2 years ago

            https://www.duolingo.com/RamonSanchez62

            yes, good question. I heard it is 25.

            3 years ago

            https://www.duolingo.com/jdinnerstein

            Does anyone have a sense of what level of competency a person who completes Level 25 achieves?

            2 years ago

            https://www.duolingo.com/spainfrank88

            Have a look at this user's comments: https://www.duolingo.com/comment/1834666

            2 years ago

            https://www.duolingo.com/mbsmbs1273

            highest level is 25. please check

            2 years ago

            https://www.duolingo.com/KerenLomas0

            How do I get above level 14 in French? There are no more modules that I can see. I'd love to know how to get higher.

            2 years ago

            https://www.duolingo.com/KerenLomas0

            I got to level 15 in French but there is no indication that I can go higher. Do you just keep on doing the Strengthen Skills exercises in order to get higher? Please someone let me know.

            2 years ago

            https://www.duolingo.com/KerenLomas0

            What are XP's?

            2 years ago

            https://www.duolingo.com/deltoni

            can the percentage of speaking in Spanish reach 100% fluently

            2 years ago

            https://www.duolingo.com/oinkmeal
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            I doubt it. And even if it did, it wouldn't mean anything. It estimates fluency by how much work you've done in the language, not by competency. I found this out because I didn't think my fluency percentage was correct for French, so I started a module that I am 100% fluent in (Spanish). It says I'm 53% fluent in Spanish. The only way for me to increase its estimation of my fluency would be for me to spend more time "practicing my skills." This is, of course, useless and meaningless because I can't get any more fluent in Spanish than I already am.

            2 years ago

            https://www.duolingo.com/deltoni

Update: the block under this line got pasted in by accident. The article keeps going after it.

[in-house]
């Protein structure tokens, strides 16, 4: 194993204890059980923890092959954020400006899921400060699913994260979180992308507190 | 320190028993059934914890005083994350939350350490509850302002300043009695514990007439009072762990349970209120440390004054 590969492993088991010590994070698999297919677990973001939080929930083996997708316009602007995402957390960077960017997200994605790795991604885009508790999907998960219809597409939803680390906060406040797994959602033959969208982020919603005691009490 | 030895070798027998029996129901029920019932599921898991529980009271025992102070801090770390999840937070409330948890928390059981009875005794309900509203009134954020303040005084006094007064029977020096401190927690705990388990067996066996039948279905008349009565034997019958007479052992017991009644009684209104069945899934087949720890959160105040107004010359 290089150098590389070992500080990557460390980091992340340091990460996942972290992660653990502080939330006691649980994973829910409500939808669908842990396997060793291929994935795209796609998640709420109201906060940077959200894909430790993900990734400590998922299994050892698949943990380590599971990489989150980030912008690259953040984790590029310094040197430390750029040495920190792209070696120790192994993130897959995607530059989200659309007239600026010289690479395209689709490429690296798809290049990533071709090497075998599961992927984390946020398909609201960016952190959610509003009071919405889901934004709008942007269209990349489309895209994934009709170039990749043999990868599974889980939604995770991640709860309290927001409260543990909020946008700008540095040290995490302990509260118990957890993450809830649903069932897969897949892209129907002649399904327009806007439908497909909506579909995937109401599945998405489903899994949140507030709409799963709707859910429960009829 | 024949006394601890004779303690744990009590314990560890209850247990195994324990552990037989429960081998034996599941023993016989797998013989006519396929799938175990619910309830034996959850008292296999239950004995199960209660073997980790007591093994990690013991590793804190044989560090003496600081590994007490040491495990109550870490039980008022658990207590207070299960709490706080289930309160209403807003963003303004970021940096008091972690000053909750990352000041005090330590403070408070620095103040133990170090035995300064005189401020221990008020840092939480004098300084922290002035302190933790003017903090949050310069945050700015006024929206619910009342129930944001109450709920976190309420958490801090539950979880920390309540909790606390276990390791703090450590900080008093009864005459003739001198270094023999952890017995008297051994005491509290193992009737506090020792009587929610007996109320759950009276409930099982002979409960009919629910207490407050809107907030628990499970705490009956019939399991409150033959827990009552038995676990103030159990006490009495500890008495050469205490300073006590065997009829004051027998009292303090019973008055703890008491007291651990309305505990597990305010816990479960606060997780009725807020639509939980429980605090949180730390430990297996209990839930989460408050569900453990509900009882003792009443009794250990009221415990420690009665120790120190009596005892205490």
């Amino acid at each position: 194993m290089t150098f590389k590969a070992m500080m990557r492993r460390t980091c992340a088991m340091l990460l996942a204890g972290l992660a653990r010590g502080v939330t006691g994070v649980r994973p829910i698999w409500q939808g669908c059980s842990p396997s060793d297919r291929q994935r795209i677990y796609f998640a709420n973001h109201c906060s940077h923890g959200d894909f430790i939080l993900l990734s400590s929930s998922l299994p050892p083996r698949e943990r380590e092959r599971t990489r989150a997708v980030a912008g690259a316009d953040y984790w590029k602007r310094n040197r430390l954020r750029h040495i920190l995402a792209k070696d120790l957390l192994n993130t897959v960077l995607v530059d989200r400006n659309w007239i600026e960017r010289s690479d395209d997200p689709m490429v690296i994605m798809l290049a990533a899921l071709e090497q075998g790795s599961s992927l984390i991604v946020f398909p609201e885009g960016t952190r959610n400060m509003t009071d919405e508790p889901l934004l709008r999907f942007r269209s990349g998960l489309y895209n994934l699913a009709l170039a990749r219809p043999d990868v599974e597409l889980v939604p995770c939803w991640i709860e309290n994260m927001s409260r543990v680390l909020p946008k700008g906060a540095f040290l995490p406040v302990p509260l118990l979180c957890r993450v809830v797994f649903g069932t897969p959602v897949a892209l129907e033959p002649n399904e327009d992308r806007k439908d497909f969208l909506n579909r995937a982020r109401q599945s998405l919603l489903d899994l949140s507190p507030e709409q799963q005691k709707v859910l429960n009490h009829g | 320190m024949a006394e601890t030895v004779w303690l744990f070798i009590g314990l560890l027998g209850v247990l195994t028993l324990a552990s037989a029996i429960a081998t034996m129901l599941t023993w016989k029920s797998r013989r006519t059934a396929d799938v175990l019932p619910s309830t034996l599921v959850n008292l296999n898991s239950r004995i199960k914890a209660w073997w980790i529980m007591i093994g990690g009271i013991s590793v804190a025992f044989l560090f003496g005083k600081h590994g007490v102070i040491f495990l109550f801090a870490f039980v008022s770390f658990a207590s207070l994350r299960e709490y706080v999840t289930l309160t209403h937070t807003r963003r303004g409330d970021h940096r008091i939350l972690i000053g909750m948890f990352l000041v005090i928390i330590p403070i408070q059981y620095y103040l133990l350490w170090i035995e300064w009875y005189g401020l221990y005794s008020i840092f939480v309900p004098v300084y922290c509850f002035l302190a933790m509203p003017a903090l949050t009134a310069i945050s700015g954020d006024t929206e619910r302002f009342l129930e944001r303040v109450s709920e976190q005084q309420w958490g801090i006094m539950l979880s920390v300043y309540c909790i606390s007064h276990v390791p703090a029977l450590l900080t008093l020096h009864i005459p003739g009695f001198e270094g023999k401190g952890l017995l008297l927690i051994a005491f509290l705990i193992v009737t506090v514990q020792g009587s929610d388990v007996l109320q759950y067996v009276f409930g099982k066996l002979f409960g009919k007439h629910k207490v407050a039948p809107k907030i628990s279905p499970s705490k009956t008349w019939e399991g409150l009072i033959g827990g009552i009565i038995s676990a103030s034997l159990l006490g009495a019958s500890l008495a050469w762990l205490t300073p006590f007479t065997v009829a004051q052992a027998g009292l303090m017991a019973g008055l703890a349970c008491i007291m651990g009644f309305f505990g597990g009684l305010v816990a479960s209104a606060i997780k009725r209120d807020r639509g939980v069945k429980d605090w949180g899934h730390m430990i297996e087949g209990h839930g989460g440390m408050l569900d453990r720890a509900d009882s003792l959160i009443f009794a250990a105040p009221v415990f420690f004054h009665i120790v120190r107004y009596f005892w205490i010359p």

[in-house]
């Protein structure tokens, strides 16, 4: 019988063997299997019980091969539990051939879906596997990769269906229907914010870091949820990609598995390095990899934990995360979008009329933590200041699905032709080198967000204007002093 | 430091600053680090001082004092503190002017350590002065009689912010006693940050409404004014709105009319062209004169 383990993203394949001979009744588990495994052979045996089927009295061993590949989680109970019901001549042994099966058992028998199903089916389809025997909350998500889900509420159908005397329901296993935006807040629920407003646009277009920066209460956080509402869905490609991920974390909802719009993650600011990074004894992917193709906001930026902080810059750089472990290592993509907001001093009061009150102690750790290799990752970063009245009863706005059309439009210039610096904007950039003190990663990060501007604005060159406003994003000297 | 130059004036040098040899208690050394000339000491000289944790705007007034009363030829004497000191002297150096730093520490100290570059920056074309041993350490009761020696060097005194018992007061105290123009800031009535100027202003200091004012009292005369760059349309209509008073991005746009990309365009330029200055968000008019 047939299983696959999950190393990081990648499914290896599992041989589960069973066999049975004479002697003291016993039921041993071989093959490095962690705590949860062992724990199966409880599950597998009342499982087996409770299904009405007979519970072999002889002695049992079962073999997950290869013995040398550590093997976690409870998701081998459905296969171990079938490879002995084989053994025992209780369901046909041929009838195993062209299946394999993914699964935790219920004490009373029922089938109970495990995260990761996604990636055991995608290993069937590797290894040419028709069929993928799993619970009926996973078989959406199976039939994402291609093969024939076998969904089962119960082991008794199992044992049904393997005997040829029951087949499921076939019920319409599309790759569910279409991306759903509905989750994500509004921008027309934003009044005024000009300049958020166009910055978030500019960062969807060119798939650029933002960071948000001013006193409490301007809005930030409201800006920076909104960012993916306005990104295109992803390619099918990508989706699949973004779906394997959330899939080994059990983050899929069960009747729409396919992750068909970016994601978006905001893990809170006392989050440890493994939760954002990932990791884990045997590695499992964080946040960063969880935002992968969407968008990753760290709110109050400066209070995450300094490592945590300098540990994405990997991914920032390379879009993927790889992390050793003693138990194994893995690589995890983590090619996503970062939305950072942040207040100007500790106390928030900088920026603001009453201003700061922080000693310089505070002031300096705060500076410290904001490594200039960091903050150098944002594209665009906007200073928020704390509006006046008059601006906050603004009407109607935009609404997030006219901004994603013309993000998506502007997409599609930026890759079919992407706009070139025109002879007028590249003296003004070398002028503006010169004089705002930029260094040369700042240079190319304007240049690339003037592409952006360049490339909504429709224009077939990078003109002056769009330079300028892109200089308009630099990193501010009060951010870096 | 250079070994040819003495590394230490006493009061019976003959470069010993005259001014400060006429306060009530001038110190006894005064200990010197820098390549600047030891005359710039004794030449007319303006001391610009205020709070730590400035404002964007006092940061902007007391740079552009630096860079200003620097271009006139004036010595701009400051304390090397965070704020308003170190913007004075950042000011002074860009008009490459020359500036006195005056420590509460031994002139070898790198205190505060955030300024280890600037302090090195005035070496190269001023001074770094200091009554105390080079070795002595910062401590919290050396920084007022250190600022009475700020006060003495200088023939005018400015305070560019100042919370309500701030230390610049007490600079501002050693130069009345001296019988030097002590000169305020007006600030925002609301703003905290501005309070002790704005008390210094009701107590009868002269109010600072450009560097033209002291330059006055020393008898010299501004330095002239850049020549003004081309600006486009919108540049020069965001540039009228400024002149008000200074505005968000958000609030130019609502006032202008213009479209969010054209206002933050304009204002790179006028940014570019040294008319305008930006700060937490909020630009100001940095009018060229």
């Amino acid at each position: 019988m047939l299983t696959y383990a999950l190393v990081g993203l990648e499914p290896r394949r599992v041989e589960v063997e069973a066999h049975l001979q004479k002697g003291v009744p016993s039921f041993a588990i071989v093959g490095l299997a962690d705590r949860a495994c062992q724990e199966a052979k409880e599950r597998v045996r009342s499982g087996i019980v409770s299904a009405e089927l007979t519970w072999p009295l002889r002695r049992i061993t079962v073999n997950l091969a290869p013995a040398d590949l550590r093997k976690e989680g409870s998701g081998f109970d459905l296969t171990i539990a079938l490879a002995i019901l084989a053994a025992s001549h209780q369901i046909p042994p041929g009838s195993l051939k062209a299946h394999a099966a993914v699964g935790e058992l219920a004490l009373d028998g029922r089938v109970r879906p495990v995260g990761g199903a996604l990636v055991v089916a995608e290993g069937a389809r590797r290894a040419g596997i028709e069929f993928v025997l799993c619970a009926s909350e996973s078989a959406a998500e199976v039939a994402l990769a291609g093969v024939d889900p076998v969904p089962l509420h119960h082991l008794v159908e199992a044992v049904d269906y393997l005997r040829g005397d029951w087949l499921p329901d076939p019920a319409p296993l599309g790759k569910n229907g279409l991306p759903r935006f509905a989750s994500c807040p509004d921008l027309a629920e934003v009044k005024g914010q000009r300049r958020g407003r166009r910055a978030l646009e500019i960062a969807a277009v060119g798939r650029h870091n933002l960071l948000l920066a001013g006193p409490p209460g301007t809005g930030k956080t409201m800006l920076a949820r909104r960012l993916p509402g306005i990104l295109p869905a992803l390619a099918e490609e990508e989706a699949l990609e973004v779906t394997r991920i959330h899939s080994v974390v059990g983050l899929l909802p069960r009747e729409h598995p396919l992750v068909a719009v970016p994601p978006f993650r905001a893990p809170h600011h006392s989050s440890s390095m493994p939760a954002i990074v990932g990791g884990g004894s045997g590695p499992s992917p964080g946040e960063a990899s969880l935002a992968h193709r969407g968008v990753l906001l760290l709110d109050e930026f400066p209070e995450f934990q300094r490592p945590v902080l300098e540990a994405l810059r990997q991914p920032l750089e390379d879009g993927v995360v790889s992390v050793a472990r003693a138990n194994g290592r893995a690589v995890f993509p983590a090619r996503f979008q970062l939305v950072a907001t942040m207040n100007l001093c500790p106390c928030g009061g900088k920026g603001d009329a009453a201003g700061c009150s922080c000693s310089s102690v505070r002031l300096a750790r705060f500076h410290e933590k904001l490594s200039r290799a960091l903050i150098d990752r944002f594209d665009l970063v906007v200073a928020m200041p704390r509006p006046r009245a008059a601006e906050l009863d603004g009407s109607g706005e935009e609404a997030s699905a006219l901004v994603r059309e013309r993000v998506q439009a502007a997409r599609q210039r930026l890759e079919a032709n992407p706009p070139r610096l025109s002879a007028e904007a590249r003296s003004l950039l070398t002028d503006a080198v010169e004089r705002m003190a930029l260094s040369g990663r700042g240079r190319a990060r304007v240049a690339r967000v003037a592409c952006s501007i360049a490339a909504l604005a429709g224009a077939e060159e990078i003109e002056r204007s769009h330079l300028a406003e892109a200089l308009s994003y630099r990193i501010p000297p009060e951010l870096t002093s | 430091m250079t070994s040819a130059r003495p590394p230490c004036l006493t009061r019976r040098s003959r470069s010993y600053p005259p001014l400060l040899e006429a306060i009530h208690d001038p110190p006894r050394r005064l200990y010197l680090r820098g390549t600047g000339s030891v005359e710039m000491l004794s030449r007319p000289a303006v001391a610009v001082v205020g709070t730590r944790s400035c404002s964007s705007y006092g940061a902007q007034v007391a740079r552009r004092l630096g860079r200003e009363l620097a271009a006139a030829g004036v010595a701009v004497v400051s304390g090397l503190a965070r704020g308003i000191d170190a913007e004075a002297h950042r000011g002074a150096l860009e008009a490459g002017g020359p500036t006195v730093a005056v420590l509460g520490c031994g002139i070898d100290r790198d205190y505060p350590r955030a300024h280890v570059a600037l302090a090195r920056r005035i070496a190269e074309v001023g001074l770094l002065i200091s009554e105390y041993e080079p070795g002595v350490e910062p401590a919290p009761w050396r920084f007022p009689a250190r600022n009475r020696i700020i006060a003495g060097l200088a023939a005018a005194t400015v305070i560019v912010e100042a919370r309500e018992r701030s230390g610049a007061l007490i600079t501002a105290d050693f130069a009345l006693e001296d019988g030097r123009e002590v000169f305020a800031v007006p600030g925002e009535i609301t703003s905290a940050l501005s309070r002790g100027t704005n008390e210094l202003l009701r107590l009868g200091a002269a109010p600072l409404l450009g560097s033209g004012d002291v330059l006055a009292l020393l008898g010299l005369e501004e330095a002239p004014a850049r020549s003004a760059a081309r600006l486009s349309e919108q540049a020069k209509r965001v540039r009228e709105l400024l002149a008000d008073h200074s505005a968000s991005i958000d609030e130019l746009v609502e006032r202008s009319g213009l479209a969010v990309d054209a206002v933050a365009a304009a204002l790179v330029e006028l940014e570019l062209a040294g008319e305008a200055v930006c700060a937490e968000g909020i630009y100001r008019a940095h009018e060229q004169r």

thank you...I restarted the duolingo all over again ( spanish) to see if i'm better the second time around and also to see if my percentage would go up..

            2 years ago

            https://www.duolingo.com/ysaab21

            I think 25

            2 years ago

            https://www.duolingo.com/Sbataca
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            great

            2 years ago

            https://www.duolingo.com/alyssaBour

            I've been on 67% for like 7 units why ?

            2 years ago

            https://www.duolingo.com/EXTREMEWB

            Guys I started today and reached level 2! OMG SKILLZ!

            2 years ago

            https://www.duolingo.com/Jack1836

            boi

            2 years ago

            https://www.duolingo.com/Jack1836

            boi

            2 years ago

            https://www.duolingo.com/LataKrishnan

            I'm confused - I got a "trophy" and completion certificate (Spanish) but am only at Level 15 and I don't see any higher levels - can anyone help?? Thank you!

            1 year ago

            https://www.duolingo.com/Edwinabarzaghi

            You have to go back and strengthen your vocabulary and essentially go back and start over ....I skipped over the first few levels . I'm taking french and I got the same "trophy" at level 15. I'm now at level 16.

            1 year ago

            https://www.duolingo.com/PatriciaWo21957

            The levels depend on points achieved. The higher the level, the harder it is to get to the next one. I'm on level 22 in Spanish with still over 1,000 points to get to level 23, which started at needing about 3,000, from what I remember.

            1 year ago

            https://www.duolingo.com/kari388606

            -

            1 year ago

            https://www.duolingo.com/elifneva10
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            What should I do for " equipa un traje"..it is one of the 12 medals..what does it mean

            1 year ago

            https://www.duolingo.com/Jishnu826143

            I hit level 51 I toook the placement test

            1 year ago

            https://www.duolingo.com/b1rdyyy
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            i love this site, thank you!

            1 year ago